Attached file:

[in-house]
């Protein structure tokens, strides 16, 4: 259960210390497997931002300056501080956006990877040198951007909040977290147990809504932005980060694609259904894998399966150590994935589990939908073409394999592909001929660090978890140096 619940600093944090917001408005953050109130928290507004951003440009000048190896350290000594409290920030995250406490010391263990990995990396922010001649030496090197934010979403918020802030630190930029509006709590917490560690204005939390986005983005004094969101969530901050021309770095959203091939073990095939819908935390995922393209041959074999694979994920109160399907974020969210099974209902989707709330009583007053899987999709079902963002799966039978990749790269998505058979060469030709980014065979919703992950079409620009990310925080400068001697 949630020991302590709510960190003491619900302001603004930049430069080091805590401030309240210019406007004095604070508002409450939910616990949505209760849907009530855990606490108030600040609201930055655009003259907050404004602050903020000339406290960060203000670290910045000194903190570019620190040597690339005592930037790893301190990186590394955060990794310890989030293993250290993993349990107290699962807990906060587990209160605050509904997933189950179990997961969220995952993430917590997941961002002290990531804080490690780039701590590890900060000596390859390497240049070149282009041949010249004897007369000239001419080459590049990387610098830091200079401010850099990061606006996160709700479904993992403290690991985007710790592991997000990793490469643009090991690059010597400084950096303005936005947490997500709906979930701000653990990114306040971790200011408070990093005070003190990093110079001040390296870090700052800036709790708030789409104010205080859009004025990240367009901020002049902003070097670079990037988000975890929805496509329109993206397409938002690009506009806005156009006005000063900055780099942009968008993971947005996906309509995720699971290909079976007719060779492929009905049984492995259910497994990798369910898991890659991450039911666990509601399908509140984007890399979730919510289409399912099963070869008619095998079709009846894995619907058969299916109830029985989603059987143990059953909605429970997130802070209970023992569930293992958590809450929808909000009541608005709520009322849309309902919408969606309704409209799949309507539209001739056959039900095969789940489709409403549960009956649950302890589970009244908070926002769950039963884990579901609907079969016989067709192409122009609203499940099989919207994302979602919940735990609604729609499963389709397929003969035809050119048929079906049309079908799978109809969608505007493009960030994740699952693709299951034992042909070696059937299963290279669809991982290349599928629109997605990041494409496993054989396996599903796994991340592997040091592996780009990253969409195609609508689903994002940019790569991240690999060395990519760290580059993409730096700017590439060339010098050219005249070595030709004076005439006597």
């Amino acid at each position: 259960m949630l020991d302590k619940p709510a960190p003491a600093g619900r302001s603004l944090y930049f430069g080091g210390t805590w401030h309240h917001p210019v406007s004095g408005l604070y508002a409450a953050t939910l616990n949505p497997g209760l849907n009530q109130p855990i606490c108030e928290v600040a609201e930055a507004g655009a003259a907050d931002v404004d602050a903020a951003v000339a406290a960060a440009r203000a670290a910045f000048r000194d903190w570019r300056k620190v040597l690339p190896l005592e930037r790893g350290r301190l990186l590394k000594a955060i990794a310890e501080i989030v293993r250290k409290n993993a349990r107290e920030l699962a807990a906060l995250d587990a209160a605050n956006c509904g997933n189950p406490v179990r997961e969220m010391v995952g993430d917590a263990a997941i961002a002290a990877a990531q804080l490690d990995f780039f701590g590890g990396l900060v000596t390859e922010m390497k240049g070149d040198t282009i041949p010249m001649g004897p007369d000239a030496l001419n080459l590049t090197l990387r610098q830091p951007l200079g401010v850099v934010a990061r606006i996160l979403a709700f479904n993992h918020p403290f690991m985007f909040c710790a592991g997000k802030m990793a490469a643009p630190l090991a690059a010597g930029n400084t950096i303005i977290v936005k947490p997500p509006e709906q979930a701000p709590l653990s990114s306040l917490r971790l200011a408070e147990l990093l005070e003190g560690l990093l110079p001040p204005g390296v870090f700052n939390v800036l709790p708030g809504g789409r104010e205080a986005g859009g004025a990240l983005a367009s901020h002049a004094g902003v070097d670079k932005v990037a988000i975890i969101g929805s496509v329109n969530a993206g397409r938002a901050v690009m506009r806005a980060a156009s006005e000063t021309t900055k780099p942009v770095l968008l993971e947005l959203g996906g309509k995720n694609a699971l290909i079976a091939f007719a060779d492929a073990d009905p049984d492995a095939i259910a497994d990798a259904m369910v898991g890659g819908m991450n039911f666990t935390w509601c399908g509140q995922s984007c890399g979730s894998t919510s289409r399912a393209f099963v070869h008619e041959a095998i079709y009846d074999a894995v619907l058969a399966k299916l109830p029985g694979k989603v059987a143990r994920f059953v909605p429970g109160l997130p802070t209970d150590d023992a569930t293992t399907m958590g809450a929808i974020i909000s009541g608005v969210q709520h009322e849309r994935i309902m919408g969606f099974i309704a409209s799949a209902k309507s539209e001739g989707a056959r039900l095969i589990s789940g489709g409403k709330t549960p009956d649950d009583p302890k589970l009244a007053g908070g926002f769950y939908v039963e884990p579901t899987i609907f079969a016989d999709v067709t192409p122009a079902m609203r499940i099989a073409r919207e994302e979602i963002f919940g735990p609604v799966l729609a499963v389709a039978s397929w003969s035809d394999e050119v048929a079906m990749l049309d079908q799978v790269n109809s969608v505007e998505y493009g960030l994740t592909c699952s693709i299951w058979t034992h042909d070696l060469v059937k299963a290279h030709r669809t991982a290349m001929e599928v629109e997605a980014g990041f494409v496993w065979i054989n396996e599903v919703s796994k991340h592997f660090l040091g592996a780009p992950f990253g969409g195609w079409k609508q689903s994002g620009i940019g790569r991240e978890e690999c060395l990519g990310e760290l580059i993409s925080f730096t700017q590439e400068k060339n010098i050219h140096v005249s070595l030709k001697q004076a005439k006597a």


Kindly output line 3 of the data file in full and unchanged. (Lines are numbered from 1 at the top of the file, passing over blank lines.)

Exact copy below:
């Amino acid at each position: 259960m949630l020991d302590k619940p709510a960190p003491a600093g619900r302001s603004l944090y930049f430069g080091g210390t805590w401030h309240h917001p210019v406007s004095g408005l604070y508002a409450a953050t939910l616990n949505p497997g209760l849907n009530q109130p855990i606490c108030e928290v600040a609201e930055a507004g655009a003259a907050d931002v404004d602050a903020a951003v000339a406290a960060a440009r203000a670290a910045f000048r000194d903190w570019r300056k620190v040597l690339p190896l005592e930037r790893g350290r301190l990186l590394k000594a955060i990794a310890e501080i989030v293993r250290k409290n993993a349990r107290e920030l699962a807990a906060l995250d587990a209160a605050n956006c509904g997933n189950p406490v179990r997961e969220m010391v995952g993430d917590a263990a997941i961002a002290a990877a990531q804080l490690d990995f780039f701590g590890g990396l900060v000596t390859e922010m390497k240049g070149d040198t282009i041949p010249m001649g004897p007369d000239a030496l001419n080459l590049t090197l990387r610098q830091p951007l200079g401010v850099v934010a990061r606006i996160l979403a709700f479904n993992h918020p403290f690991m985007f909040c710790a592991g997000k802030m990793a490469a643009p630190l090991a690059a010597g930029n400084t950096i303005i977290v936005k947490p997500p509006e709906q979930a701000p709590l653990s990114s306040l917490r971790l200011a408070e147990l990093l005070e003190g560690l990093l110079p001040p204005g390296v870090f700052n939390v800036l709790p708030g809504g789409r104010e205080a986005g859009g004025a990240l983005a367009s901020h002049a004094g902003v070097d670079k932005v990037a988000i975890i969101g929805s496509v329109n969530a993206g397409r938002a901050v690009m506009r806005a980060a156009s006005e000063t021309t900055k780099p942009v770095l968008l993971e947005l959203g996906g309509k995720n694609a699971l290909i079976a091939f007719a060779d492929a073990d009905p049984d492995a095939i259910a497994d990798a259904m369910v898991g890659g819908m991450n039911f666990t935390w509601c399908g509140q995922s984007c890399g979730s894998t919510s289409r399912a393209f099963v070869h008619e041959a095998i079709y009846d074999a894995v619907l058969a399966k299916l109830p029985g694979k989603v059987a143990r994920f059953v909605p429970g109160l997130p802070t209970d150590d023992a569930t293992t399907m958590g809450a929808i974020i909000s009541g608005v969210q709520h009322e849309r994935i309902m919408g969606f099974i309704a409209s799949a209902k309507s539209e001739g989707a056959r039900l095969i589990s789940g489709g409403k709330t549960p009956d649950d009583p302890k589970l009244a007053g908070g926002f769950y939908v039963e884990p579901t899987i609907f079969a016989d999709v067709t192409p122009a079902m609203r499940i099989a073409r919207e994302e979602i963002f919940g735990p609604v799966l729609a499963v389709a039978s397929w003969s035809d394999e050119v048929a079906m990749l049309d079908q799978v790269n109809s969608v505007e998505y493009g960030l994740t592909c699952s693709i299951w058979t034992h042909d070696l060469v059937k299963a290279h030709r669809t991982a290349m001929e599928v629109e997605a980014g990041f494409v496993w065979i054989n396996e599903v919703s796994k991340h592997f660090l040091g592996a780009p992950f990253g969409g195609w079409k609508q689903s994002g620009i940019g790569r991240e978890e690999c060395l990519g990310e760290l580059i993409s925080f730096t700017q590439e400068k060339n010098i050219h140096v005249s070595l030709k001697q004076a005439k006597a």